After getting the itch on SST, Jonathan Geiser bought a one-way ticket to Barcelona, Spain and came back to Goshen 22 years later. Geiser is currently an associate professor of business and the business development director for the Center for Business and Entrepreneurial Education at Goshen College.
When Geiser was a student, he traveled to Honduras for SST and found a love for learning in and about other cultures. At the time, a friend of Geiser’s was living in Barcelona and suggested that he move to Spain for a year after graduation. Geiser was eager to see the world and work on his language from SST, so he did. Once the Spanish schools opened after the summer holiday, he quickly got a job teaching English.
“My one year in Spain turned into six years,” said Geiser. “Barcelona was a good deal. There was great weather and a great lifestyle. The Spaniards really know how to enjoy life.”
That first year, Geiser lived with two other friends before he met his future wife and moved out.
Geiser was a biology major at Goshen; he never saw himself teaching, let alone teaching English. Most of Geiser’s students were business executives, and that’s where he became interested in business. Even though he had not taken any business courses for his undergraduate degree, Geiser decided to go back to the U.S. to get a master’s degree in business.
After two years at Thunderbird, a global business school in Phoenix, Arizona, Geiser returned to Spain and did finance-related work.
During the next six years, Geiser did a number of things like making financial decisions for a Volkswagen production facility outside of Barcelona and eventually starting his own telecom company with two other friends. The friends got the distribution rights to reroute long distance calls. When they closed one of their first big contracts, they went out to celebrate at a restaurant on the French Riviera.
“Champagne in the Mediterranean,” he said. “It was quite the memorable experience.”
At first, the company had some success, but they were up against Telefonica, a monopoly in Spain.
“Legally they had to allow us space on their lines, but they played dirty games, like cutting our phone lines,” said Geiser. “So we moved the business to Atlanta, Georgia.”
While one of the friends went with the business to Atlanta, Geiser stayed in Spain and began teaching finance at a business master’s program. After doing that for a couple of years, Geiser got the itch again.
“I was starting to get tired of the city,” he said. “It was crowded, loud and polluted.”
When the opportunity came to work in the treasury department for a cable company based in Chester, England, he took it.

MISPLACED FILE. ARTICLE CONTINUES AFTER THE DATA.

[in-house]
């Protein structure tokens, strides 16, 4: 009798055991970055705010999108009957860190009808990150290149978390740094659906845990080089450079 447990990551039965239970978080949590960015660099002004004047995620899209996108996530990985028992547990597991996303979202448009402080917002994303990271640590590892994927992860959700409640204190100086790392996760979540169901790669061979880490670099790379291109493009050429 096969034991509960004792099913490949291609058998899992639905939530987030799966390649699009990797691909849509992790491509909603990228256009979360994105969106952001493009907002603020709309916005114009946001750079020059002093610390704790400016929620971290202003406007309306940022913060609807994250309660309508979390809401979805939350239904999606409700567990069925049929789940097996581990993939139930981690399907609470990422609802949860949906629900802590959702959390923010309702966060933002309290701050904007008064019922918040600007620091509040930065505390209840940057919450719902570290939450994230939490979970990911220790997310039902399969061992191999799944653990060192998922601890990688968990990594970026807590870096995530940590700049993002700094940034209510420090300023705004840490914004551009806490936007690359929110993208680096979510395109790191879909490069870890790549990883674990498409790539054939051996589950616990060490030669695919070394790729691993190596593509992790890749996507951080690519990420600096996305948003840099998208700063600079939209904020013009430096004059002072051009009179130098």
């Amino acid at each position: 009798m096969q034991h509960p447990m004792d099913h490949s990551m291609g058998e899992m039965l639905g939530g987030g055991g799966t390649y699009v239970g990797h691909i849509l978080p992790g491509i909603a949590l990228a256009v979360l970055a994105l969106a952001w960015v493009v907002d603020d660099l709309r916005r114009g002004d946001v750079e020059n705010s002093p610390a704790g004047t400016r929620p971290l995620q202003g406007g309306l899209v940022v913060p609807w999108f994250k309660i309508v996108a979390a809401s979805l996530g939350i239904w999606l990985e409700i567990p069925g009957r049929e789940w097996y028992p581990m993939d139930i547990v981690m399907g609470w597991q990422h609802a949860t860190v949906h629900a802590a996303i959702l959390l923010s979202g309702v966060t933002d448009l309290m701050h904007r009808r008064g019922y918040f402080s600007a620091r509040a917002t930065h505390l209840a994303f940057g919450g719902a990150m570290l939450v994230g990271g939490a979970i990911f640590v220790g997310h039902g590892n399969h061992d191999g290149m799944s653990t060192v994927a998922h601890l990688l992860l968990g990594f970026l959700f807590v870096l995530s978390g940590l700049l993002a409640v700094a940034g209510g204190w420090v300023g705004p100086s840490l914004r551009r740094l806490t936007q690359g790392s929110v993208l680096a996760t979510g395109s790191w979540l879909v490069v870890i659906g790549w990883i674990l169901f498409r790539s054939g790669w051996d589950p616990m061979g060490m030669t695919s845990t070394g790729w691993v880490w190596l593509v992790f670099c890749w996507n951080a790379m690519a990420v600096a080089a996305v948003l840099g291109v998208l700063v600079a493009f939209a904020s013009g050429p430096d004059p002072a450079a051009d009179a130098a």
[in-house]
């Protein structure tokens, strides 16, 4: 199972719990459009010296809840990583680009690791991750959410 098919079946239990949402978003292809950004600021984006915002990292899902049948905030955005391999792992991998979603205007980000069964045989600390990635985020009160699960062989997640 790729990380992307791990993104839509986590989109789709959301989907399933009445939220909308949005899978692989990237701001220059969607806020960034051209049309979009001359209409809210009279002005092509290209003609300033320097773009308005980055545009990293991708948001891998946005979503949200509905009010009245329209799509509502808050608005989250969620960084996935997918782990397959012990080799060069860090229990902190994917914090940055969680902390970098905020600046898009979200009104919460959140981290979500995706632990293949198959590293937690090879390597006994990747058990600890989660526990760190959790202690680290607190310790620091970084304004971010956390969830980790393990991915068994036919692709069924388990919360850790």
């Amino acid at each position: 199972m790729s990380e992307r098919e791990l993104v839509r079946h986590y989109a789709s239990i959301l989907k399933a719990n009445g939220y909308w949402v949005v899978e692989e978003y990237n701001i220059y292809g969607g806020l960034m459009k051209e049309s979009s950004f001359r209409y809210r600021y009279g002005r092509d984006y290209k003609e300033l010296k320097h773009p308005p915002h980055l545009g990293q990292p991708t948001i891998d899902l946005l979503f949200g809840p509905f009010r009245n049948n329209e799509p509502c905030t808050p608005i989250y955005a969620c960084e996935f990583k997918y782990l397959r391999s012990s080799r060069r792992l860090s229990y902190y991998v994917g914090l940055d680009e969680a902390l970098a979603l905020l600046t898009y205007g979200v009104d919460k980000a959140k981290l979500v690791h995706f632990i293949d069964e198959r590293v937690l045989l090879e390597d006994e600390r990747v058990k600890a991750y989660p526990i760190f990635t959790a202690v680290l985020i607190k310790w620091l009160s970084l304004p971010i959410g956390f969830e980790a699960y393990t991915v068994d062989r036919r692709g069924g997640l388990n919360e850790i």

“I actually lived in Wales, in the hills,” said Geiser. “That’s what really attracted me. If it had been Birmingham or London, I wouldn’t have gone.”
After a few years with the cable company, Geiser heard about Bristol-Myers Squibb’s plan to move all of their back office functions to a location in England. He wanted to make sure he was involved, so he took an entry-level position.
“I didn’t have a job suitable for my experience, but I put my foot in the door,” said Geiser. “I got two promotions in the first year and became the operations director.”
Geiser enjoyed the experiences of learning about international business and problem solving for about six years, but by this point, he had one child and another on the way. He wanted his children to grow up close to their grandparents, so he and his family decided to move back to Goshen.
“Once you live overseas, you never quite view the world the same way, or your culture,” said Geiser. “You see that there are different ways of doing things. They’re not right or wrong; they’re just different.”
Geiser picked up a number of cultural pieces from his time living in Europe. He has been able to maintain “many of the Spanish traditions,” like cooking Spanish dishes. He also says that a lot of his language consists of words from the UK.
“Sometimes I’m talking, and I get a blank face,” he said. “And I realize, oh, that’s a British-ism.”
He recommends that his students spend a year abroad if they get the chance.
“It’s an eye opening experience,” said Geiser. “You open your perspectives of how people relate to each other.”
But Geiser emphasized the distinction between being a tourist and really living your life abroad abroad.
“You can’t just go home, so you have to solve your problems,” he said. “You have to decide if you’re going to integrate or not.”
With years of experience in different countries and cultures, Geiser has a great depth of knowledge for students to tap into if they are considering going abroad.
“The key to surviving overseas is to focus on the good things,” he said. “Don’t put so much importance on the things that aren’t so good.”